Uzodinma Iweala’s 2005 debut “Beasts of No Nation’’ hummed and twitched with life. This slim novel was told from the perspective of Agu, a boy soldier forced to fight in a civil war in an unnamed African country, and everything — the simple, poetic pidgin that Agu speaks; the first-person, present-tense narration and its rushing syntax — made us feel the immediacy of Agu’s experience. One couldn’t read “Beasts’’ at a distance; one entered into it as one enters into a fever dream, tossing and turning and dreading.
Iweala’s second novel, “Speak No Evil,’’ is a different kind of beast. True, there are some similarities between the two works. Iweala again uses first-person narration. For the bulk of the book, we’re with Niru, a Harvard-bound, Nigerian-American high schooler and track star struggling with his sexuality. For the last bit, we occupy the perspective of Niru’s best friend, Meredith, the white daughter of Washington, DC, power brokers. As in “Beasts,’’ Iweala again uses the present tense — a perfect fit for his propulsive debut, a less effective choice for the more languid “Speak No Evil.’’
Finally, Iweala is again interested in how young men negotiate the often-brutal demands of authority. Once Niru’s religiously conservative father discovers that his son is gay, he beats and threatens to disown him, eventually bringing him to Nigeria for conversion therapy. (It fails.) In “Beasts,’’ Agu lacked all agency — that’s the tragedy of his story — and Niru also feels powerless: “I have no desire to be here, but I also know there are battles that you fight to fight and battles that you fight to win, and refusing to get on the plane was not going to do anyone any good.”
Yet it’s the differences between the two novels that are most striking. Where “Beasts’’ had the feel of a fable, removed from temporal and geographical specificity, “Speak’’ continually reminds us of its contemporaneity, from a casual reference to a lecture on “Teju Cole and the African Imagination” to the plot significance of Grindr to a major latetwist involving police brutality. (A jarring development that felt as if a different kind of story barged into the room and decided to take over.)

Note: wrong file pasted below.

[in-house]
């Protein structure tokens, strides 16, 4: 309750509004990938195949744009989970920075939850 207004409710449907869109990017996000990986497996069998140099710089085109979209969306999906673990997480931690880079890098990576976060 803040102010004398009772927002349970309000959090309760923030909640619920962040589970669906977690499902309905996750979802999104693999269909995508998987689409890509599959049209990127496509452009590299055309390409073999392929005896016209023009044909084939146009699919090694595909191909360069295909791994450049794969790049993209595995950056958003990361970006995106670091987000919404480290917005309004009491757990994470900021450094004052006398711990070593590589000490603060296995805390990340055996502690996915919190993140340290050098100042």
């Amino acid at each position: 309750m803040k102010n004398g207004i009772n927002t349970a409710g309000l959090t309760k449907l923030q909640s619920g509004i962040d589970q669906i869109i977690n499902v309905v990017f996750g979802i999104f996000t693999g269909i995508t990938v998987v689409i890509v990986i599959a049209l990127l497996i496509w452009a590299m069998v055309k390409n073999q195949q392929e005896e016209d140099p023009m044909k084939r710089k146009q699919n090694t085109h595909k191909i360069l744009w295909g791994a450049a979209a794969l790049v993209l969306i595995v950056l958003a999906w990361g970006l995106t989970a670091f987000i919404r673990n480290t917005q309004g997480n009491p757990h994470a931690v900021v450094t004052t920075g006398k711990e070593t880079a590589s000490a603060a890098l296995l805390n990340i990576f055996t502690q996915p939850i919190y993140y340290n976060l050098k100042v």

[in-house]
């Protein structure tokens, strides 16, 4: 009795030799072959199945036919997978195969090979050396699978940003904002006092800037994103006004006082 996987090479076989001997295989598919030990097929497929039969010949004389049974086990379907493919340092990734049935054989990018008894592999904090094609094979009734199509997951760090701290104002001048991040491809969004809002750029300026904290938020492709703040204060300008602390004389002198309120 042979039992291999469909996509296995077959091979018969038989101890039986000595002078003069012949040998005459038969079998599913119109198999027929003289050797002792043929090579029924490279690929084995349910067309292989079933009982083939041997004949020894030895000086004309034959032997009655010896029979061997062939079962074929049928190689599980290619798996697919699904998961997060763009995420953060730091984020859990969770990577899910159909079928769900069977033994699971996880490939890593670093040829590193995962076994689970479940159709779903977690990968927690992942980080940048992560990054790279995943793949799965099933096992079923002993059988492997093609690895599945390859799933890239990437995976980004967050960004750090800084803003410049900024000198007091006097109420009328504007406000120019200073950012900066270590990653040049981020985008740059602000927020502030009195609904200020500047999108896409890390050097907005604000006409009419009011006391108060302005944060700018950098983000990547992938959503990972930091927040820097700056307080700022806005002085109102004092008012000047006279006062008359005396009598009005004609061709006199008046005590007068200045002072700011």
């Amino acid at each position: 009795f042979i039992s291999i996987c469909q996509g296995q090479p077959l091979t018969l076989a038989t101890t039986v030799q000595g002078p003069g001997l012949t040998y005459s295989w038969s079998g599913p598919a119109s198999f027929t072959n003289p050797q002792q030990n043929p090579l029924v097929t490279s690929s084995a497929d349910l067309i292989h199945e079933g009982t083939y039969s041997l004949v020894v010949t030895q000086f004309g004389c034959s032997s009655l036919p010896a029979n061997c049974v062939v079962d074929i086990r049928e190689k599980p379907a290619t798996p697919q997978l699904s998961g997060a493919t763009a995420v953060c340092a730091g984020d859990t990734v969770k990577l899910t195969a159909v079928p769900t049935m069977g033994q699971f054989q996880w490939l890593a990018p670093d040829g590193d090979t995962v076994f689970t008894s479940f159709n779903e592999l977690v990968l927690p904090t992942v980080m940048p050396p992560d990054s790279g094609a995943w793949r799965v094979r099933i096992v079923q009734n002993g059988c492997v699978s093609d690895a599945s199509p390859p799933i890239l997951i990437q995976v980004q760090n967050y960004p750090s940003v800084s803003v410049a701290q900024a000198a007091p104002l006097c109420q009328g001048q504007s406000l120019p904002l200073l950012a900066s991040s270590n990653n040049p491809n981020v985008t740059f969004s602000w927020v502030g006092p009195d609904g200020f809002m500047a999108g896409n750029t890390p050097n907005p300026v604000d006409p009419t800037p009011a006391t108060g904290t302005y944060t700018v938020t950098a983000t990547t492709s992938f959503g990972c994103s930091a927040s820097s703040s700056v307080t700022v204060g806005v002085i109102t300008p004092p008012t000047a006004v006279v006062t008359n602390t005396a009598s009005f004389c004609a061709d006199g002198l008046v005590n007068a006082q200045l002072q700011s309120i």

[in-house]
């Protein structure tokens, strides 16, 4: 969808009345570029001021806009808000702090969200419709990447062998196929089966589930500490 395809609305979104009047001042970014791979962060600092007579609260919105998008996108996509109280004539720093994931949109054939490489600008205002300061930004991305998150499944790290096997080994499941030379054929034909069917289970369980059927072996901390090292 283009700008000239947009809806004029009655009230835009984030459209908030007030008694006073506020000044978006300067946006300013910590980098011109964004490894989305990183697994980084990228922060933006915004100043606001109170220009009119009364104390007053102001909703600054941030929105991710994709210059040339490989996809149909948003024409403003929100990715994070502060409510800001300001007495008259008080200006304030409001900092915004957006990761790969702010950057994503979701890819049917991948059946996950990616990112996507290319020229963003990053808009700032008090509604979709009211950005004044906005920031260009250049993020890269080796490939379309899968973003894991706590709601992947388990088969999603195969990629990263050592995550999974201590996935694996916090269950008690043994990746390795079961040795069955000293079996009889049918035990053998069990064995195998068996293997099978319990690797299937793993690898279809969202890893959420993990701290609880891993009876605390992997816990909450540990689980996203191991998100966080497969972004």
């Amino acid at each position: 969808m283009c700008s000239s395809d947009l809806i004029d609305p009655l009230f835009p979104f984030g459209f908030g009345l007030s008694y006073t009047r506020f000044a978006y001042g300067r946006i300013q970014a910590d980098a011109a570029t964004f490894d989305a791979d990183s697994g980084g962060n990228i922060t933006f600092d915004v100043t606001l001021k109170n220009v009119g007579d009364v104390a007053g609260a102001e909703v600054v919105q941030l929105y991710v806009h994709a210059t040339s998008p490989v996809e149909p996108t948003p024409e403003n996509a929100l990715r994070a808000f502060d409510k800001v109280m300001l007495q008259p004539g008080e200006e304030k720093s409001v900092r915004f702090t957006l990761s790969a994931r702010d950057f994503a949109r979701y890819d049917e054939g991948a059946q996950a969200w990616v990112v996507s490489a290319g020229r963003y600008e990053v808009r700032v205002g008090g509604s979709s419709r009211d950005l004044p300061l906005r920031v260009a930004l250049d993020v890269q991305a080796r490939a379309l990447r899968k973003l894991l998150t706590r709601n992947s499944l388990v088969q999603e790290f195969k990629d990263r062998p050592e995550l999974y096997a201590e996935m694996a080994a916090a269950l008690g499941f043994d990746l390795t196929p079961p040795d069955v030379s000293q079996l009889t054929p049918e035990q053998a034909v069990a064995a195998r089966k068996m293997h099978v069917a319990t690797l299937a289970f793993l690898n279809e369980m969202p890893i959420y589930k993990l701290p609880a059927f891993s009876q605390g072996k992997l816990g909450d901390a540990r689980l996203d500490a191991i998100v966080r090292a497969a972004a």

“Speak No Evil’’ is, despite this late shift, a coming-out story — the story of Niru speaking his previously unspoken desire and finding the dangers that come with it: “Before I said it out loud, I could pretend I didn’t know . . . speaking the words out loud, I feel like I’ve let something loose that I can’t control.” Yet Iweala’s writing curiously lacks urgency, even when describing the disruptive force of erotic desire. Early on, we hear the suspiciously on-theme words of Niru’s teacher: “For the Greeks, pleasure derived from submission to passion, and passion appeared in many forms. Desire had no right. No wrong.” “Speak’’ talks about passion and ponders submission; “Beasts’’ gave those things pulsing life.
It’s unfair to criticize “Speak’’ simply on the grounds that it differs from its predecessor. The best sophomore novels — James Baldwin’s “Giovanni’s Room,’’ for instance — often shift into new fictional territory. But there’s something off about “Speak,’’ both at the large-scale structural level and in its details. The novel, for instance, opens with a rare DC blizzard — essential for the plot, as Meredith and Niru get snowed in and this isolation leads to his coming out — yet somehow neither teachers nor students know of the impending storm. Later, Meredith considers driving from DC to Boston, and we’re told that this will take five hours — at least two hours off.
These are minor problems, of course, but they hint at something larger. “Speak No Evil’’ seems labored. (There’s been a 13-year gap between novels for Iweala.) Maybe it’s a result of trying to inhabit Niru’s ingenuous perspective, but the work contains a number of cliché-ridden sentences: “This is supposed to be my season to carve my own space if I play my cards right.” When we get to Meredith, whose section is written a few years after Niru’s and so should offer a way out of the ingenuousness trap, we get this clotted attempt to sum up Trump’s America: “It’s a brave new world wrapped around the old one to make it great again.” While in Nigeria, Niru worries that he will “disappear into the mess of all these people and never be seen or heard from again.” Iweala’s prose performs a similar disappearing act, flattening out that which was previously distinctive.
“Speak No Evil’’ has things to recommend it. Iweala writes beautifully about DC (his hometown), and the Nigeria set piece sings and singes. To say that this book is a disappointment is in part to admit the achievement of Iweala’s debut — and to hope that his next recaptures its imaginative and stylistic power.
SPEAK NO EVIL
By Uzodinma Iweala
Harper, 224 pp., $26.99Anthony Domestico is an assistant professor of literature at Purchase College, SUNY, and the author of “Poetry and Theology in the Modernist Period.’’